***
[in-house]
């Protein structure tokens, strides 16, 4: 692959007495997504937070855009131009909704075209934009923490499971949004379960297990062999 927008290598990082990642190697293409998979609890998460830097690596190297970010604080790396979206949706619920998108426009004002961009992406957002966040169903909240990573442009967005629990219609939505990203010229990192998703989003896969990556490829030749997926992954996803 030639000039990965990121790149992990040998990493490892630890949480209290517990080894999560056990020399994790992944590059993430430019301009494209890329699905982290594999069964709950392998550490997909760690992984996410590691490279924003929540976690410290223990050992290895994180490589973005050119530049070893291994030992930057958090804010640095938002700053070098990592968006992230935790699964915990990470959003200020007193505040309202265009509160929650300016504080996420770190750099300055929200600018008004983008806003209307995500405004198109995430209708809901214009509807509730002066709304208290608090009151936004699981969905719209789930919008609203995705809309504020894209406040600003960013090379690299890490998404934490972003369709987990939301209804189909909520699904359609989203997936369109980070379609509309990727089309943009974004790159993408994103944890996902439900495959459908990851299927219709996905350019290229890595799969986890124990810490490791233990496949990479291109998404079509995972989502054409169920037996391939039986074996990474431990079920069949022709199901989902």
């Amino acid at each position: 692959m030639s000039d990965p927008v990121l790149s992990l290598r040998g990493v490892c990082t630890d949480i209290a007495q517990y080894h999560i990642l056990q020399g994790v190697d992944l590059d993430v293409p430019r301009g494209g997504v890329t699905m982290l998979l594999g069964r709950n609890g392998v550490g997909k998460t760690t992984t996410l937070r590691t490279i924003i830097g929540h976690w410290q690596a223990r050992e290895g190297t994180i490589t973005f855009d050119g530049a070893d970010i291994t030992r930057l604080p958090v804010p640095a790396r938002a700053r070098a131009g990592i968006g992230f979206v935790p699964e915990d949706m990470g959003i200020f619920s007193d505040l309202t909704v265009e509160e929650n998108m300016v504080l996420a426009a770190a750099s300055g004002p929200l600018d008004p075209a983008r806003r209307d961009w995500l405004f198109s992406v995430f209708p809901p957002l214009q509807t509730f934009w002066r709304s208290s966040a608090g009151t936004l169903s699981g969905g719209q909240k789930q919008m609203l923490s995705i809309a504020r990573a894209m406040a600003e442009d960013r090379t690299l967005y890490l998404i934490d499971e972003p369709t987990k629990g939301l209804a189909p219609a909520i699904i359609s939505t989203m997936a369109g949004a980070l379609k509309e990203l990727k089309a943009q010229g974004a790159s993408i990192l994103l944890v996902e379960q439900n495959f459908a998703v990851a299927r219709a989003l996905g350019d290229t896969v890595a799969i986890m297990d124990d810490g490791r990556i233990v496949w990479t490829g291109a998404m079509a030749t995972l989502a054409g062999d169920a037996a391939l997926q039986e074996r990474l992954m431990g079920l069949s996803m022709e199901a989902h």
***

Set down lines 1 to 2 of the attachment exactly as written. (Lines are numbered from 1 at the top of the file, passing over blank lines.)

[in-house]
């Protein structure tokens, strides 16, 4: 692959007495997504937070855009131009909704075209934009923490499971949004379960297990062999 927008290598990082990642190697293409998979609890998460830097690596190297970010604080790396979206949706619920998108426009004002961009992406957002966040169903909240990573442009967005629990219609939505990203010229990192998703989003896969990556490829030749997926992954996803 030639000039990965990121790149992990040998990493490892630890949480209290517990080894999560056990020399994790992944590059993430430019301009494209890329699905982290594999069964709950392998550490997909760690992984996410590691490279924003929540976690410290223990050992290895994180490589973005050119530049070893291994030992930057958090804010640095938002700053070098990592968006992230935790699964915990990470959003200020007193505040309202265009509160929650300016504080996420770190750099300055929200600018008004983008806003209307995500405004198109995430209708809901214009509807509730002066709304208290608090009151936004699981969905719209789930919008609203995705809309504020894209406040600003960013090379690299890490998404934490972003369709987990939301209804189909909520699904359609989203997936369109980070379609509309990727089309943009974004790159993408994103944890996902439900495959459908990851299927219709996905350019290229890595799969986890124990810490490791233990496949990479291109998404079509995972989502054409169920037996391939039986074996990474431990079920069949022709199901989902």